To make headway in a suit against the employer, Bob has to establish that the employer has a duty to not fire him. In the US, firing could be illegal as discriminatory, but being an alleged animal abuser is not a protected class. There are other forms of wrongful termination such as retaliation for a legal action by the employee (reporting a wrong-doing or filing a workman's comp claim). In California, Connecticut, South Carolina, and Louisiana, political expression is a protected activity but otherwise you can be fires for being red in a blue shop. Montana does not adhere to the at-will employment doctrine, so after the probationary period, you can only be fired for good cause which
means reasonable job-related grounds for dismissal based on a failure
to satisfactorily perform job duties, disruption of the employer's
operation, or other legitimate business reason. The legal use of a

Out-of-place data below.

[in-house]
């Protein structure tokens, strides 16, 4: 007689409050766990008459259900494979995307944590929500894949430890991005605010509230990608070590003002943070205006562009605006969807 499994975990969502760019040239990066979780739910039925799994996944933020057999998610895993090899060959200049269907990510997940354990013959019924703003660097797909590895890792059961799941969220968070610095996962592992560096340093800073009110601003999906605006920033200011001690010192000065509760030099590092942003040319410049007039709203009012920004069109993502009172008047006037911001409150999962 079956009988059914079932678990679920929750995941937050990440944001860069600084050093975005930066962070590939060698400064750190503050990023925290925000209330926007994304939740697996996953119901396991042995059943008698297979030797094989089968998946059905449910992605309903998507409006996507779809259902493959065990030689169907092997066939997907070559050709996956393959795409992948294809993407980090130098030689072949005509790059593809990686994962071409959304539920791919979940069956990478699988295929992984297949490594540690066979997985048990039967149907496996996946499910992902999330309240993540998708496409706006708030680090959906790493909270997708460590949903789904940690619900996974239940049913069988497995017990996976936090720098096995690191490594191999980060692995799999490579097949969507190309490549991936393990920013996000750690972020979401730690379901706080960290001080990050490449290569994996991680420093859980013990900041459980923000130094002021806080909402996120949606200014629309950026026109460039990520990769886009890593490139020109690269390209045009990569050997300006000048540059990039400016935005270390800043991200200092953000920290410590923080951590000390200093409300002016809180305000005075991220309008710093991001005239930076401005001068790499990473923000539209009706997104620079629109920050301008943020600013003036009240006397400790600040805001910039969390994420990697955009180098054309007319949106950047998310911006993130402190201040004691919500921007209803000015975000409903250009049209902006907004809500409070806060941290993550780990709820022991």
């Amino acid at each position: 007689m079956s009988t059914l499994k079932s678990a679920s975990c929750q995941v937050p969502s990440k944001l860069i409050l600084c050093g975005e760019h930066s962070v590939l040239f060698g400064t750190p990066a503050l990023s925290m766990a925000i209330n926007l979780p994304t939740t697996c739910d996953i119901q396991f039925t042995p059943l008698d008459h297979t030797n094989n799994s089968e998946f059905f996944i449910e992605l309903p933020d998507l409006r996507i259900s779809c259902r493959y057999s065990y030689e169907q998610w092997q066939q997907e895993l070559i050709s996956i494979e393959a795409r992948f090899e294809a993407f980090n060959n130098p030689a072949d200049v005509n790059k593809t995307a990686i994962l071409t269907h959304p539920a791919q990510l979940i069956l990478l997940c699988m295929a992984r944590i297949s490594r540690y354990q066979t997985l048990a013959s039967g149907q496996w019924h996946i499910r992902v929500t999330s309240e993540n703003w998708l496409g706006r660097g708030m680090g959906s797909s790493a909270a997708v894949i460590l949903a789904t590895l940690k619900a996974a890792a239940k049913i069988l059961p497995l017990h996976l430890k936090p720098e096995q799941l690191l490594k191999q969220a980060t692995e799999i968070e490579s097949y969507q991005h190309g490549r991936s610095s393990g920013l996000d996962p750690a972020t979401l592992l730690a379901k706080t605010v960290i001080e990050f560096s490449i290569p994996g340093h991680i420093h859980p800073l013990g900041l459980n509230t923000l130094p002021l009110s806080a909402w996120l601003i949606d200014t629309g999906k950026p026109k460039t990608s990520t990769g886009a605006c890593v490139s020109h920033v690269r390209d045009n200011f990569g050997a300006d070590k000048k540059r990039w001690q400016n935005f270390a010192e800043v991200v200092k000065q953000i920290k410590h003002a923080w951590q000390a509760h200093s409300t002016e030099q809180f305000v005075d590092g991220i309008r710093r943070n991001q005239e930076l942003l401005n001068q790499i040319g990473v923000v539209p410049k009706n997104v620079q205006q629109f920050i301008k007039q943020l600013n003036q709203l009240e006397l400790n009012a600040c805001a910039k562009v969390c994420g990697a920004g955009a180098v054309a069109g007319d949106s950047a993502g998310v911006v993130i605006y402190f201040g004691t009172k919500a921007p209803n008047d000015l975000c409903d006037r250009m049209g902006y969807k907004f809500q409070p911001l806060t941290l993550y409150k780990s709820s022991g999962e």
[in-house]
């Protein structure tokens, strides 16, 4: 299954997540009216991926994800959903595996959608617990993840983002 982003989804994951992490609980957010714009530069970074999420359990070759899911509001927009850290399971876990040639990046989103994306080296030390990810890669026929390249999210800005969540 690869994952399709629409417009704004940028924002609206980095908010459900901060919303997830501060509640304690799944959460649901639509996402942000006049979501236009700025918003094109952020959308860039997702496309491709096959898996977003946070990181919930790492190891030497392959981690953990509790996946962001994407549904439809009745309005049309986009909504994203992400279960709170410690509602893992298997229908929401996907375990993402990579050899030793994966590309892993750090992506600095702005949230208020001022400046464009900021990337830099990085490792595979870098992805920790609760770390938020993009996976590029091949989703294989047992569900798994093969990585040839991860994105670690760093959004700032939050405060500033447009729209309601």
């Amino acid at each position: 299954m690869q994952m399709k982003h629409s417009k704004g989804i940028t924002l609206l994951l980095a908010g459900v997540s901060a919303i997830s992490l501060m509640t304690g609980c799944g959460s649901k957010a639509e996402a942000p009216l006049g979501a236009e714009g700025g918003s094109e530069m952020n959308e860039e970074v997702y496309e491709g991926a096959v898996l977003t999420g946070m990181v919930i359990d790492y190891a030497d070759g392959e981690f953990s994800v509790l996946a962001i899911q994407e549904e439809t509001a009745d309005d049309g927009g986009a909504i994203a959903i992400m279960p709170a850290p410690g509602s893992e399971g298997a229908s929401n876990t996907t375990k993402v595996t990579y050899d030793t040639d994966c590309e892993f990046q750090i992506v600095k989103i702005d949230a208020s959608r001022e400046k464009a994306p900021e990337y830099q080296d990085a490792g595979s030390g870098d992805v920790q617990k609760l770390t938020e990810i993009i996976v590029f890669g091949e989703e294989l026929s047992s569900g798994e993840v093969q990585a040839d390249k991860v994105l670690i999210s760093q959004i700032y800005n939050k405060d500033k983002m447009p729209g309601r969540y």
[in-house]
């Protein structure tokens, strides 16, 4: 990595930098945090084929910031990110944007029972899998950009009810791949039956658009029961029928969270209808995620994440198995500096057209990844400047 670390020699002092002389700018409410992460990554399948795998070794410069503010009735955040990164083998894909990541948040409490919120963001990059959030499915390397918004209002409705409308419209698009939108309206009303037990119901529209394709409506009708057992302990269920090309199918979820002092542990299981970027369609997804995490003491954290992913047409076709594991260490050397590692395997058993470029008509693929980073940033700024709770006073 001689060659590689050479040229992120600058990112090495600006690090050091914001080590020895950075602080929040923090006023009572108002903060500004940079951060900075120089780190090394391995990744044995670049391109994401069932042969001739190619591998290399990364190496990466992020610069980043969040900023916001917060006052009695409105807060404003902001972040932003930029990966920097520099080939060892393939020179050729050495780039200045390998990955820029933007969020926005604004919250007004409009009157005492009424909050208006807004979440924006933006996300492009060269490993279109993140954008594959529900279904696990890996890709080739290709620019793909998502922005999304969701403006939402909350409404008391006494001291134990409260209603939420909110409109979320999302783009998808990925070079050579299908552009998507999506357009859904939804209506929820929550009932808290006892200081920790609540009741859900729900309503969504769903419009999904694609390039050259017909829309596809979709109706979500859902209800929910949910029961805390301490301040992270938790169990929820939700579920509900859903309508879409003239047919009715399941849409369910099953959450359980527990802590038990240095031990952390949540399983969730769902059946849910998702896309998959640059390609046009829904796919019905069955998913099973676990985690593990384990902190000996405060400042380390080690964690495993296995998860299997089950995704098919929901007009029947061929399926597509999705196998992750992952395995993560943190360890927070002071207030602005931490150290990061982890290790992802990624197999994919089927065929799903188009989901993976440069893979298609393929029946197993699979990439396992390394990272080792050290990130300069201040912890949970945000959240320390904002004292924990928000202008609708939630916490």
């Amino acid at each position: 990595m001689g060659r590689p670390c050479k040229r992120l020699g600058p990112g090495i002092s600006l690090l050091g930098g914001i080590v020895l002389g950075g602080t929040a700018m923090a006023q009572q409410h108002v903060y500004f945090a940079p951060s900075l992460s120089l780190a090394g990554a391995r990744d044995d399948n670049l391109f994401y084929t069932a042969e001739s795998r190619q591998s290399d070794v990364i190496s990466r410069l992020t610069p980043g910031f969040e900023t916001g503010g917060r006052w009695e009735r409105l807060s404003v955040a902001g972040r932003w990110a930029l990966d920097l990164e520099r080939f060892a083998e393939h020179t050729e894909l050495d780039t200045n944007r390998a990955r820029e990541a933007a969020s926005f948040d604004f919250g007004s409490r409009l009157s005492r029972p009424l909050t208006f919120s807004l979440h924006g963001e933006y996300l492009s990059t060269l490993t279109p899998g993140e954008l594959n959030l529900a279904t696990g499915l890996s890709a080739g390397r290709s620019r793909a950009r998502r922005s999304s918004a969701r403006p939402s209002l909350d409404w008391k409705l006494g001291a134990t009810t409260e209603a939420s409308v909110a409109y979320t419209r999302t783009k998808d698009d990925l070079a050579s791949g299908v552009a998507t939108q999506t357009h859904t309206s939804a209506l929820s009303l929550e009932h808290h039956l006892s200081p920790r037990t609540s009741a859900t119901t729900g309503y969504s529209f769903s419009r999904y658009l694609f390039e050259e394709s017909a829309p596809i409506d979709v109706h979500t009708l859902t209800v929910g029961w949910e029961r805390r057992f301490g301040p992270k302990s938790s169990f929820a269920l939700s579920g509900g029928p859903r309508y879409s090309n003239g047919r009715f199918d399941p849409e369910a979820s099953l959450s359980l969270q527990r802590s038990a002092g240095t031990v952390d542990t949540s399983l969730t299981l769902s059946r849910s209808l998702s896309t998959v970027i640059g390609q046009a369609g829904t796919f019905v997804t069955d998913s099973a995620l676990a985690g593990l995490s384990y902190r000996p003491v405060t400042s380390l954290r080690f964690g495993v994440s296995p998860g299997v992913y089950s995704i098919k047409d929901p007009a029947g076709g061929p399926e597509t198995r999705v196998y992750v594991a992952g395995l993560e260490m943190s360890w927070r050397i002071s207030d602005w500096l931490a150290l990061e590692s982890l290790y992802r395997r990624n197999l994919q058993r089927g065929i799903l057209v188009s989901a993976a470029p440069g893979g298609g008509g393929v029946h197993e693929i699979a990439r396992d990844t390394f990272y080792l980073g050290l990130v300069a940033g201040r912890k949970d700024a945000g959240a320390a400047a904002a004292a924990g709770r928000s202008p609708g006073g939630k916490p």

lawful product by an individual off the employer's premises during
nonworking hours is not a legitimate business reason, unless the
employer acts within the provisions of 39-2-313(3) or (4).
Elsewhere it reduces to a contractual question. As a tenured professor in the state university system of Ohio, there are specific criteria for firing Bob, which do not include being an actual animal abuser. So Bob might prevail in a lawsuit for damages against the university. But as a programmer working for Microsoft, pursuant to para 2 of the employment contract, Bob can be fired at any time for any reason. As a star player for the Seattle Supersonics (cough), there is a specially crafted clause in the contract that only allows termination of the contract before the end of the 5 year term for "egregiously immoral behavior". In that case, Bob would likely prevail in the lawsuit since he did not engage in egregiously immoral behavior, by any reasonable understanding of the expression. Barring such a contract clause, Bob is out of luck in a lawsuit against the employer.